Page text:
Navassa’s natural resources help define the character of the town, contribute to the local economy, and provide places for recreation. The Town desires to plan and protect the natural areas, maintain clean water and air, provide open space, and grow with a quality built environment. A high quality natural and built environment will provide the Town with a distinctive rural feel and maintain a sense of place. Navassa values its rural character and does not want to lose the natural landscape to poorly planned development and strip development – common to many towns and roads in America. The Town desires to maintain a positive image and quality of life for residents and visitors.

The natural resources highlighted in this program will help Navassa to identify areas of town that are suitable for development, other areas that can support only limited development, and areas that should be protected from development. These linked maps below are helpful in characterizing a desired future land use, avoiding problems, and evaluating the impacts of proposed development on the environment.

Maps

Biodiversity and Wildlife Habitat                   Soils

Prime Fram Land Soils                                        Land Cover

Special Natural Areas and Canoe Trail         Topo and Ground Contours

Fish and Shellfish Nursery Areas                   Wetlands

Environmental Composite Map


The Cape Fear region in southeastern North Carolina is considered an exceptionally rich biodiverse area in the United States. This region hosts 50 different habitat types supporting 300 species of plants and animals. Twenty-two of these species are considered “endemic” meaning they are found nowhere else in the world. An assessment of biodiversity was completed by the State and prioritized terrestrial (land) habitats based on the presence and quality of significant natural areas, rare species, important bird areas, high quality wildlife habitat, and wetlands. Aquatic habitats were assessed based on aquatic significant natural heritage areas, native trout waters, anadromous fish spawning areas, high quality benthic communities, high quality waters, outstanding resource waters, oyster sanctuaries, shellfish harvest areas, fish nursery areas, submerged aquatic vegetation, and stream buffers. Anadromous means that fish are born in fresh water nurseries of Navassa’s creeks and rivers, spend most of their life in the sea (Atlantic Ocean) and return to the Town’s fresh waters to spawn.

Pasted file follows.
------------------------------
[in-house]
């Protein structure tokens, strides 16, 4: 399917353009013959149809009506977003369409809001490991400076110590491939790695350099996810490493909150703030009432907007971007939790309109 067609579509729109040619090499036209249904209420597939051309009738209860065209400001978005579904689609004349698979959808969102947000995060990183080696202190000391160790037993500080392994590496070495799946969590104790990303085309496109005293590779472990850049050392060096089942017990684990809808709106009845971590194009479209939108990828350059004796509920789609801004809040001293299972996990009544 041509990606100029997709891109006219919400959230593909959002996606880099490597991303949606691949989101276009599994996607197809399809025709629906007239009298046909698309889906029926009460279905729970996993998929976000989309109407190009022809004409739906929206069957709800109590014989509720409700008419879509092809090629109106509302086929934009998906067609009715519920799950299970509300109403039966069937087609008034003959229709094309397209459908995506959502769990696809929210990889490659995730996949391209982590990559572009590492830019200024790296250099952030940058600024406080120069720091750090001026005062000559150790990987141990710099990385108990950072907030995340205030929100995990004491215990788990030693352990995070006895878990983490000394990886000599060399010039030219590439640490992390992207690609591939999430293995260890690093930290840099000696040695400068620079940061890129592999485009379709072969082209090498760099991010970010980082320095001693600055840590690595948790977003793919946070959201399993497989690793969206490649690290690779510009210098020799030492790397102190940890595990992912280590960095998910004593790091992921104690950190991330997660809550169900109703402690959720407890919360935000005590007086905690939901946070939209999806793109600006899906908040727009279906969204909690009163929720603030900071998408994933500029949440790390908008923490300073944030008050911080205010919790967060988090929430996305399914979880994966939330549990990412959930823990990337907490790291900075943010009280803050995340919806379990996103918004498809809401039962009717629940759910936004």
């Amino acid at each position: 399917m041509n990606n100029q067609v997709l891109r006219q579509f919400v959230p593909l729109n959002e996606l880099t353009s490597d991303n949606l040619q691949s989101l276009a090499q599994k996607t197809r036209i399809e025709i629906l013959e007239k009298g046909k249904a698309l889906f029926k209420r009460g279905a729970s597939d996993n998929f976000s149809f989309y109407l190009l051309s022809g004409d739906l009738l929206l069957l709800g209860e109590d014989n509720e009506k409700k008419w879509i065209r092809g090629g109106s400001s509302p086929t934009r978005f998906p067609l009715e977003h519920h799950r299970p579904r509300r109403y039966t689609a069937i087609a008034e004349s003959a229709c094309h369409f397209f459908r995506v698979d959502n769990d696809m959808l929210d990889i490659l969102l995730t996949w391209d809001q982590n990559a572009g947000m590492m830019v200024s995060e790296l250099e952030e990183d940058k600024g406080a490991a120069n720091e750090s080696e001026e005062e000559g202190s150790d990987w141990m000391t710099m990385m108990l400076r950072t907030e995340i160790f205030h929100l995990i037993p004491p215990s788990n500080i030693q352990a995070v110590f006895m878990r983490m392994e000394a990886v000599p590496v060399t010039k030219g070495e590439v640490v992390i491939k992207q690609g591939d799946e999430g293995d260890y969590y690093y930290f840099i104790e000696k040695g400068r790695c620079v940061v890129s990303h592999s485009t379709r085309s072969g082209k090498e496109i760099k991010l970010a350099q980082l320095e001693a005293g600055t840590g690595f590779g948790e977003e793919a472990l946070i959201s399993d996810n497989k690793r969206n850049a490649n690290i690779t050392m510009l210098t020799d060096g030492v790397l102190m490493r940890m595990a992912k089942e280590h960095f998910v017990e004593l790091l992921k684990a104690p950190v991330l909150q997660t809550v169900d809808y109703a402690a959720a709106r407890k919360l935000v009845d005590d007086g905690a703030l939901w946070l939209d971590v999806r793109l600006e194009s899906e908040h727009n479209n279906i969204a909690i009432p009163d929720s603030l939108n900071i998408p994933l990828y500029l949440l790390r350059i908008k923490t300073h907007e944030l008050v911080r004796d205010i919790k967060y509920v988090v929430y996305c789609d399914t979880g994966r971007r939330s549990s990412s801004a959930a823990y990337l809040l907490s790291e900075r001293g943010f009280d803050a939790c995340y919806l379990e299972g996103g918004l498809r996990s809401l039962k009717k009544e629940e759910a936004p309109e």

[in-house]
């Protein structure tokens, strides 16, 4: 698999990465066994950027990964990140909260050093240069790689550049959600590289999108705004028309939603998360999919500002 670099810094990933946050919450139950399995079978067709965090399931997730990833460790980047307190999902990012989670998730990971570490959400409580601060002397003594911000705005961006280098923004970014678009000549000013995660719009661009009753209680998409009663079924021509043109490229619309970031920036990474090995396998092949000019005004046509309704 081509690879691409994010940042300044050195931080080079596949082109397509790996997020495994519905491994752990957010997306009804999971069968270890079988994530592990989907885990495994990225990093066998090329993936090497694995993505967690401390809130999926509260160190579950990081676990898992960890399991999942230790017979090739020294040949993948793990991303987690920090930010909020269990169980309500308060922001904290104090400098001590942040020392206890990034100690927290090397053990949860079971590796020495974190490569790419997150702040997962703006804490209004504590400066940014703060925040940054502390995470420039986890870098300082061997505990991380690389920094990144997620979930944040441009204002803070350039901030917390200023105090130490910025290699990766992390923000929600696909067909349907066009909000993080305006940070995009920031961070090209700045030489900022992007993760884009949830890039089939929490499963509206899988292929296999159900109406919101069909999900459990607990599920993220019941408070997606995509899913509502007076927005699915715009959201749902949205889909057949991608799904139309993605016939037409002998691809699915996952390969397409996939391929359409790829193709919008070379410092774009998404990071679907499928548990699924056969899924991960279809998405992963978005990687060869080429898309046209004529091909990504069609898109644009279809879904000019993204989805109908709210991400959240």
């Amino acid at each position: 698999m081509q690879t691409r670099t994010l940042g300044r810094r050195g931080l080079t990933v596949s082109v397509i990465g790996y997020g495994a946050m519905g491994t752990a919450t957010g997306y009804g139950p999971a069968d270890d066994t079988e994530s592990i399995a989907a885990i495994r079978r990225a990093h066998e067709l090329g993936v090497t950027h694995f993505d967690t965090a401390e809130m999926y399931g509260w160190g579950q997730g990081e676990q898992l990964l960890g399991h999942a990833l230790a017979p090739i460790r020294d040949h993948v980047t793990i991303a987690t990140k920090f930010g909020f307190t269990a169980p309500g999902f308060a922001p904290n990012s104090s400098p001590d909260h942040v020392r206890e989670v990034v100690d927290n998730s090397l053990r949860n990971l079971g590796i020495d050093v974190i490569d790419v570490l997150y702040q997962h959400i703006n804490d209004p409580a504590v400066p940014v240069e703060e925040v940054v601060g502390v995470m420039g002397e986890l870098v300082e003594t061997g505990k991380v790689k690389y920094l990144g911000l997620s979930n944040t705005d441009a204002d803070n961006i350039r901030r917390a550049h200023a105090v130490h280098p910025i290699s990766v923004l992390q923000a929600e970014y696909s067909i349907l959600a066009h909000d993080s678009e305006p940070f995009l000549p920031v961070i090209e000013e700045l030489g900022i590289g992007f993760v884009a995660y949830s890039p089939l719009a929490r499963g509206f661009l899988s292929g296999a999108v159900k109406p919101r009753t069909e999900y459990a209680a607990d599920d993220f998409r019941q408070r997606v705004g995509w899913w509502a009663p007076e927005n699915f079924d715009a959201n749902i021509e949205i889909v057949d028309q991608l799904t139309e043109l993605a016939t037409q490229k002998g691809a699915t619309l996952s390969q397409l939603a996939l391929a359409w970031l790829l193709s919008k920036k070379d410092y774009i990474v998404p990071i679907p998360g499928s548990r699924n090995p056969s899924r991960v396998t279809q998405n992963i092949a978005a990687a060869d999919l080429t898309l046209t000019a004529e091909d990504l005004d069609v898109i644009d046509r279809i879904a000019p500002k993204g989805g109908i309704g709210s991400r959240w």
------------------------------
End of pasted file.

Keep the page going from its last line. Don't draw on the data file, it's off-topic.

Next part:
For the Town of Navassa, assessed ranking areas are rated on a scale of 1 (low) to 10 (high). The highest rated areas in the 7 to 10 range (green colors) are along the Cape Fear and Brunswick rivers and the generally west to east along tributary feeder creeks. Along the Cape Fear River scarp are patches of lower rated areas in the 2 to 4 range. The railroad tracks and industrial parcels show as gray colors with the lowest rating at -1. Generally the interior of Navassa west of the Cape Fear River scarp show patches of medium values (tan and brown colors) in the 5 to 6 range.

A State report noted the following rare, threatened, and endangered species and are found within the Town.

American Alligator (Alligator mississippiensis) - Listed as a state and federally threatened species due to its similarity to the American Crocodile which is sold in illegal black markets. American Alligators in Southeast North Carolinas are commonly found in freshwater or slightly brackish rivers, streams and ponds.

Shortnose Sturgeon (Acipenser brevirostrum) - Listed as a state and federally endangered species due to obstacles to freshwater spawning areas. This species lives in the brackish water of large rivers and estuaries but needs to spawn in freshwater streams.

Northern pine snake (Pituophis melanoleucus melanoleucus) - Listed as a state and federally special concern species due to loss of habitat. This non-venomous snake is not presently known in Navassa but occurred here historically.